Saturday 13 November 2010

Preview for Savage Sword's Dark Agnes

Conan and Solomon Kane may be the marquee characters of Robert E. Howard’s pulp adventures, but the writer created a whole host of fascinating heroes and heroines in his too-brief life. Among the classic REH characters being revitalized in Dark Horse’s “Savage Sword” anthology is Dark Agnes, or Agnes de Chastillon, a woman who fights back against her expected submissive role in society in 16th century France - with a sword.

And thus, I let my gruff masculine facade slip as I squeal like a little girl.

A little girl, I say.

Thursday 11 November 2010

Arrivederci, Dino: Dino de Laurentiis, 1919 - 2010

And so ends a controversial, but influential career.

De Laurentiis is certainly a divisive and polarizing figure. His vast resume is clear, and his financial input has led to many successful films, even some cult classics.  He's certainly well known for the many fantasy, science fiction and action-packed movies.  However, his infamous creative ideas have resulted in cinematic disasters like Dune, Orca, the first remake of King Kong and... well, let's just say his films' quality is all over the map.

Conan the Barbarian may well have suffered a similar fate if de Laurentiis had his way, with rumours of his desire for a pop soundtrack instead of Poledouris' phenomenal score scaring the bejeezus out of me.  Luckily, John Milius isn't the sort of guy to kowtow to Hollywood types - unluckily, it means he wasn't asked onboard for Conan the Destroyer, and Richard Fleischer seemed a lot more likely to adopt de Laurentiis' ideas.  What we got was a more family-friendly Conan - one that Roger Ebert seemed to advocate and even prefer over Conan the Barbarian - and arguably, one that led to the crashing halt of the Conan film franchise.  Then Red Sonja came along and soured Arnold on the very idea of doing new Conan movies.

It seems unfair to discuss the "warts and all" aspect of a man after his death, but in my mind, it just showed how powerful and influential he became.  He could make or break a film based on his input.  Sometimes his gambles paid off, sometimes they didn't: sometimes a film benefitted from his input, sometimes it didn't; sometimes he backed off and let a director do his thing, sometimes he didn't.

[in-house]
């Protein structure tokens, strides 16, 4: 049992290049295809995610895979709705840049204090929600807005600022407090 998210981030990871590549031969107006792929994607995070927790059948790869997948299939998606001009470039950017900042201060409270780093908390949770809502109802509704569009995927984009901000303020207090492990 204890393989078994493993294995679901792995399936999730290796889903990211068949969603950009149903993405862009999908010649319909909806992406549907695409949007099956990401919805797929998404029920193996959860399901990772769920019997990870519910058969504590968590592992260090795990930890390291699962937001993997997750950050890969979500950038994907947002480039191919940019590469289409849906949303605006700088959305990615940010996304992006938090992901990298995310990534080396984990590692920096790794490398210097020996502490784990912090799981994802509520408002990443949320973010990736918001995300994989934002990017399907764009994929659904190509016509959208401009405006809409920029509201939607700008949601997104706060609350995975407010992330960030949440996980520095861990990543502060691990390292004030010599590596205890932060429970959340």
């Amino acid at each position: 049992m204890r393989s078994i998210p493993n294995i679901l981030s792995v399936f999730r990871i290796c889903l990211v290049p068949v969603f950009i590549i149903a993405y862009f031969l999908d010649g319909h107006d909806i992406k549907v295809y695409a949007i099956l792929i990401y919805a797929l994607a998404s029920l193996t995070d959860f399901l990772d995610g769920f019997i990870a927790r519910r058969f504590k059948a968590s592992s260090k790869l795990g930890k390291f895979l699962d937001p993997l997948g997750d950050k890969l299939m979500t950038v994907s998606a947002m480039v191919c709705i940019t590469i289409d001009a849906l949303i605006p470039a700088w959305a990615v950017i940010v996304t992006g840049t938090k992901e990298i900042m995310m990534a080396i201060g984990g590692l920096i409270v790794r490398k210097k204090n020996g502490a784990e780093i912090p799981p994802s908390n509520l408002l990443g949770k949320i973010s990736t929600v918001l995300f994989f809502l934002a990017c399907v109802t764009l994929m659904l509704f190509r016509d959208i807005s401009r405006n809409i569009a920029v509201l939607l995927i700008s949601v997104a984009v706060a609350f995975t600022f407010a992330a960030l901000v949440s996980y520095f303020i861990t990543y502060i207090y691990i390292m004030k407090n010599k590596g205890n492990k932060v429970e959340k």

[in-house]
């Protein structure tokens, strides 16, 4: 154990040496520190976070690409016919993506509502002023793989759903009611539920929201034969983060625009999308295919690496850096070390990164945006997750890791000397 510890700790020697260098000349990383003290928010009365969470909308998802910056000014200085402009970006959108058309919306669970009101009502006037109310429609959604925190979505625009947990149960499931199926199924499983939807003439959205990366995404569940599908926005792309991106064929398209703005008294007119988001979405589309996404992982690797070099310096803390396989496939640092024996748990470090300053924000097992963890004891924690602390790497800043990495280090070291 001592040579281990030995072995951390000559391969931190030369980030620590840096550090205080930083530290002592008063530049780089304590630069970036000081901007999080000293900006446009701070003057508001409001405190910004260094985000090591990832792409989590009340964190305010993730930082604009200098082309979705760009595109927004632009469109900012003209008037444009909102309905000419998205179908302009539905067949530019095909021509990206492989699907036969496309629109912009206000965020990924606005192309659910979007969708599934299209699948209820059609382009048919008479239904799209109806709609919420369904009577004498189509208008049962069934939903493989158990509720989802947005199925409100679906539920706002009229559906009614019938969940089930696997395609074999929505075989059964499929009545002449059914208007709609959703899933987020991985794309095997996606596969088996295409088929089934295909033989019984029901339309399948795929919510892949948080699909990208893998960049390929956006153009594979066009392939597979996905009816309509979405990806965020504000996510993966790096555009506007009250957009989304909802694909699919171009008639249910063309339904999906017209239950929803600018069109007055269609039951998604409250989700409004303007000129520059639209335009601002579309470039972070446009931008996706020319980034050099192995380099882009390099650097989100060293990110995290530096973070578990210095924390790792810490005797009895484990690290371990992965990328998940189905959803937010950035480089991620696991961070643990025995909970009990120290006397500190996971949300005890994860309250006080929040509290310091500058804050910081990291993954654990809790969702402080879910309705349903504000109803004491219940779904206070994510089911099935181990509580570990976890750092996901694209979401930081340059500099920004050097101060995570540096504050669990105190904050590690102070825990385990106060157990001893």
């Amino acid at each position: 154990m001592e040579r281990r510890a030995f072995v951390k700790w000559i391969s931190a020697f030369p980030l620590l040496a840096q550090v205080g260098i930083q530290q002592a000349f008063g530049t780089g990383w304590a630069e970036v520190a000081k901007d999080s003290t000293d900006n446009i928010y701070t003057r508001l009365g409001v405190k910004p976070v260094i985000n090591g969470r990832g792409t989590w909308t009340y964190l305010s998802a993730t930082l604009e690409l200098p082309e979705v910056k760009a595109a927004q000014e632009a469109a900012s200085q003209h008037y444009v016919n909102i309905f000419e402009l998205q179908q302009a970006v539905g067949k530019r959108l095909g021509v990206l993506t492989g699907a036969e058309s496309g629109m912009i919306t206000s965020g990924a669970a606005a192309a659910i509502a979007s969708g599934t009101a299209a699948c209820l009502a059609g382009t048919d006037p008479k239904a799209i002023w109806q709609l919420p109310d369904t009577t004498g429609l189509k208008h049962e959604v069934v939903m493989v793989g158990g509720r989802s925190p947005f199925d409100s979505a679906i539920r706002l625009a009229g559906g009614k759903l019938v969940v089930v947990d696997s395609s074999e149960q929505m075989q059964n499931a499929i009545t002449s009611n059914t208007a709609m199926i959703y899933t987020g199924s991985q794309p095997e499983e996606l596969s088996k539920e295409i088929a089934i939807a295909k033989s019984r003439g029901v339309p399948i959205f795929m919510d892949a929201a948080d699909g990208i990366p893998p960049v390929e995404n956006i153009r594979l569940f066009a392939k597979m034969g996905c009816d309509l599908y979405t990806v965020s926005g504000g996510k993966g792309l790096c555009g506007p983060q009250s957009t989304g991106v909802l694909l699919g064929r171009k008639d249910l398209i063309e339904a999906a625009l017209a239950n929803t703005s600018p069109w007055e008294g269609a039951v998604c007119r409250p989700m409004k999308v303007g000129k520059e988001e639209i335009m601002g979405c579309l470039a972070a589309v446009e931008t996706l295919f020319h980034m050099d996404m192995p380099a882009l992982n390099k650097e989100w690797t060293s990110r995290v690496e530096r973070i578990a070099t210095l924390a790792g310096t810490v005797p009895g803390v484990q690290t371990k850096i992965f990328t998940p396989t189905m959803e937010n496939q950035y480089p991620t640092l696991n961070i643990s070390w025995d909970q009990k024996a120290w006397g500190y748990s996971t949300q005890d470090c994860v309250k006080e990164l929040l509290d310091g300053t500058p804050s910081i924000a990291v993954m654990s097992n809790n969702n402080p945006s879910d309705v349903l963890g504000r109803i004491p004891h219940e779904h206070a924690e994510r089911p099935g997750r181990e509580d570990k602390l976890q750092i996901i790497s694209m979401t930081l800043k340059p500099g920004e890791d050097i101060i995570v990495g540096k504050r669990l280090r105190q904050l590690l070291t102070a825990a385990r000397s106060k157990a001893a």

Whatever one thinks of the man's handling of beloved franchises like Dune, King Kong and, yes, Conan, it is clear that de Laurentiis had a part in the creation of some truly fantastic films.  Not only the magnificent, flawed, infuriating Conan the Barbarian, but the likes of Manhunter, Death Wish, Blue Velvet, Serpico, and others.  Truly a remarkable career.

The Conan Score That Could Have Been

Also a review, and a brief warning: lots of videos in this post.

Monday 8 November 2010

An Urgent Appeal (Well, not *Urgent* but you know what I mean)

Things are heating up. I have a couple of projects going, and with the release of "Conan" being announced, at least one of them now has a set date.  However, I have one thing to ask, and it is linked to the Newcomer's Guide as well as The Secret Thing.

I'm looking for all the different permutations of Conan's "origin" story, and who can be credited for them.

Obviously, we have REH's as revealed in the P.S. Miller letter, but in addition...

 - Stone & Milius' for Conan the Barbarian, where Conan's parents are murdered by Thulsa Doom, his village is destroyed, he is sold into slavery, and pushes a wheel for 20 years
 - Harry Turtledove's for Conan of Venarium, where Conan's home has been conquered by Aquilonia and Conan leads the rebellion
 - Christy Marx's for Conan the Adventurer, where Conan's parents and grandfather are turned to stone by Wrath-Amon, and he embarks on a quest to restore them and defeat Wrath-Amon with his marvellous star metal sword along with his trusty sidekicks

 - Michael Higgins' for Conan the Barbarian #235, where Venarium is a hyper-futuristic city destroyed by sorcery
 - From the Conan the Cimmerian game, where Conan was living happily as a blacksmith with his wife in the sleepy village of Irskuld, until a group of horsemen under the command of Thoth-Amon raid the village, knock Conan out, murder his wife, butcher his friends, and ride away
 -  Dennis Richard & Charles Henry Fabian's for the Conan series, where Conan's homeland is enslaved by Hissah-Zuhl

 - Busiek's for "Born on the Battlefield," the only one that actually starts with REH's letter as a basis, albeit also making Conan a Chosen One responsible for the Aquilonian invasion
 - Doppenheimer's for "Conan,"where "Conan's" father is slain by Khalar Zym, his village is destroyed, and he manages to escape to embark on a life of vengeance/faffs about the Hyborian Age without really caring about the dude who wiped out his people until he comes across him years later

Have I missed any?

Friday 5 November 2010

A good look at the pulps